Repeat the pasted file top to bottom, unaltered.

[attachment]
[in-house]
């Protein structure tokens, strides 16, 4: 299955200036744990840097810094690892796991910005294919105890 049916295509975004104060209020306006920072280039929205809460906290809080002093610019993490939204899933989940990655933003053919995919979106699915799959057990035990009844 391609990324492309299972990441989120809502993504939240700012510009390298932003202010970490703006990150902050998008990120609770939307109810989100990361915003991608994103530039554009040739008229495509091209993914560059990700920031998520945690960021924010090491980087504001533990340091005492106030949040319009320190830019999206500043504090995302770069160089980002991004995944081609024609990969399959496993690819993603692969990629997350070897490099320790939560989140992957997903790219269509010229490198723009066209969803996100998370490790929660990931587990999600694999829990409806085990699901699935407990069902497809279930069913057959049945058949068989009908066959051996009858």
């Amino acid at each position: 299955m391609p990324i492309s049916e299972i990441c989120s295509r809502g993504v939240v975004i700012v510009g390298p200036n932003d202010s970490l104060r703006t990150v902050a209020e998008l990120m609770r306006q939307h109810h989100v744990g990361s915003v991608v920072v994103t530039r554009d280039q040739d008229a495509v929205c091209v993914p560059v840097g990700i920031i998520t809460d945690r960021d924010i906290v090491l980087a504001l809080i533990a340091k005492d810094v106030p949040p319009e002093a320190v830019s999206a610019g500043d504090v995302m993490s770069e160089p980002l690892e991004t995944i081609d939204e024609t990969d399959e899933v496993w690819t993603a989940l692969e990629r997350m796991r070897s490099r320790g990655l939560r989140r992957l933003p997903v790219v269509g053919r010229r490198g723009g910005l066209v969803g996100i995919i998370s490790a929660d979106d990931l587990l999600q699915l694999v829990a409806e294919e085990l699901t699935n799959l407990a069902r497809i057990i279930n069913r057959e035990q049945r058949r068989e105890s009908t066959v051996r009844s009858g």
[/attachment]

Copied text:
[in-house]
């Protein structure tokens, strides 16, 4: 299955200036744990840097810094690892796991910005294919105890 049916295509975004104060209020306006920072280039929205809460906290809080002093610019993490939204899933989940990655933003053919995919979106699915799959057990035990009844 391609990324492309299972990441989120809502993504939240700012510009390298932003202010970490703006990150902050998008990120609770939307109810989100990361915003991608994103530039554009040739008229495509091209993914560059990700920031998520945690960021924010090491980087504001533990340091005492106030949040319009320190830019999206500043504090995302770069160089980002991004995944081609024609990969399959496993690819993603692969990629997350070897490099320790939560989140992957997903790219269509010229490198723009066209969803996100998370490790929660990931587990999600694999829990409806085990699901699935407990069902497809279930069913057959049945058949068989009908066959051996009858």
């Amino acid at each position: 299955m391609p990324i492309s049916e299972i990441c989120s295509r809502g993504v939240v975004i700012v510009g390298p200036n932003d202010s970490l104060r703006t990150v902050a209020e998008l990120m609770r306006q939307h109810h989100v744990g990361s915003v991608v920072v994103t530039r554009d280039q040739d008229a495509v929205c091209v993914p560059v840097g990700i920031i998520t809460d945690r960021d924010i906290v090491l980087a504001l809080i533990a340091k005492d810094v106030p949040p319009e002093a320190v830019s999206a610019g500043d504090v995302m993490s770069e160089p980002l690892e991004t995944i081609d939204e024609t990969d399959e899933v496993w690819t993603a989940l692969e990629r997350m796991r070897s490099r320790g990655l939560r989140r992957l933003p997903v790219v269509g053919r010229r490198g723009g910005l066209v969803g996100i995919i998370s490790a929660d979106d990931l587990l999600q699915l694999v829990a409806e294919e085990l699901t699935n799959l407990a069902r497809i057990i279930n069913r057959e035990q049945r058949r068989e105890s009908t066959v051996r009844s009858g």